The following tips can increase the conversion rate on your landing page:

  • Make your landing pages easy to digest
  • Make them engaging – interesting and colourful but not over the top
  • Make them direct and to the point, clearly spelling out the value for the visitor
  • Use dynamic, personalised content, customised for each visitor

And make sure you test everything you do to see which aspects of your landing pages lead to the highest visitor-to-lead conversion ratio.

3. Website Traffic to Lead Ratio

If your website traffic is increasing and there are strong calls to action on all your content and placed strategically around your site, then you should hopefully be seeing your leads increase as well. If you’re not satisfied with your overall visitor-to-lead conversion rate, take a look at the conversion rates of individual pages on your website. Start with your best performing pages – the ones that attract the greatest number of visitors. Ask the following questions:

  • Do these pages have calls to action?
  • Are the CTAs related to the topic of the page on which they are placed?
  • Are they appropriate to the various stages of the buyer’s journey?

Understanding which CTAs to offer visitors is critical. For example you don’t want to place your Bottom of the Funnel offer on a Top of the Funnel page, regardless of how heavily trafficked it is, because the visitors will not be ready for such an offer.

4. Lead to Customer Ratio

Your audience may be engaged and devouring every piece of content you put out, but how do you know that they are qualified or whether they’re even planning to purchase in the near future?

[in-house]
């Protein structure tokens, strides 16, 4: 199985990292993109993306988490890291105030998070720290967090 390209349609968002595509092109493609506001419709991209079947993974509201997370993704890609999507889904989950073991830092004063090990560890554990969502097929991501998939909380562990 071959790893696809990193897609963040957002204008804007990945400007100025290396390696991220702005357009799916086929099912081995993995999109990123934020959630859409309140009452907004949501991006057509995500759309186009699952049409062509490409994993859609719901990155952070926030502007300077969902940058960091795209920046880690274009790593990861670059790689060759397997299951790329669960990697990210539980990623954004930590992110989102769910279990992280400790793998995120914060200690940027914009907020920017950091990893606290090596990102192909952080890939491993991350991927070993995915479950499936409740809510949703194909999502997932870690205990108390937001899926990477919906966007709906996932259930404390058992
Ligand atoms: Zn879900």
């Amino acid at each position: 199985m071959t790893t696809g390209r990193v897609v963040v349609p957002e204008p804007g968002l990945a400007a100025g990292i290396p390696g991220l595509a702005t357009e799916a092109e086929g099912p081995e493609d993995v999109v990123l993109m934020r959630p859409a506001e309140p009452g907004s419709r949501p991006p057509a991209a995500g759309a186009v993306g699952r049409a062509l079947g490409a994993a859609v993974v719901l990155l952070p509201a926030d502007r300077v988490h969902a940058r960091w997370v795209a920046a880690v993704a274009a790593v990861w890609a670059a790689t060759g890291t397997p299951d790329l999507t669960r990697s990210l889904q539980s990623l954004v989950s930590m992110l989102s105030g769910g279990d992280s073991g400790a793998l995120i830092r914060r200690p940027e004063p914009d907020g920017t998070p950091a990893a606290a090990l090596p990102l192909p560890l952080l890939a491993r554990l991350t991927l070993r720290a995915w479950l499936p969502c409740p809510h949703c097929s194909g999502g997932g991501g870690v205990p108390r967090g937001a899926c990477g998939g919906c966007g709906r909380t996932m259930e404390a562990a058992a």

Your lead to customer rate tells you what percentage of contacts that have engaged with you will ultimately go on to make a purchase.

If you’re not happy with your lead to customer ratio, make more of an effort to qualify your leads, or even use lead scoring to get more insight into what makes a lead ready to become a customer. Drill down into your Marketing Qualified Lead (MQL) and Sales Qualified Lead (SQL) criteria, and begin to nurture them. Companies that excel at lead nurturing generate 50% more sales ready leads at 33% lower cost. (Forrester Research)

5. New Business from Inbound Activities

Have you generated any new business as a result of your inbound marketing activities?

Many analytics and marketing automation software platforms make it easier than ever to measure the ROI of your inbound marketing activity. Tools like HubSpot’s Sources Report make it very easy to gain visibility of this. You can see exactly how your website visitors found you, including who is coming in from organic search, from social media, from email marketing referrals and even direct traffic.

The great thing about the Sources Report is that it doesn’t just tell you where your visitors came from, it also tells you how many of those visitors converted into leads, and then into customers – and it breaks it all down by channel. If you’re carrying out your inbound marketing effectively, you should be seeing inbound results under all channels!

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Topics: Inbound Marketing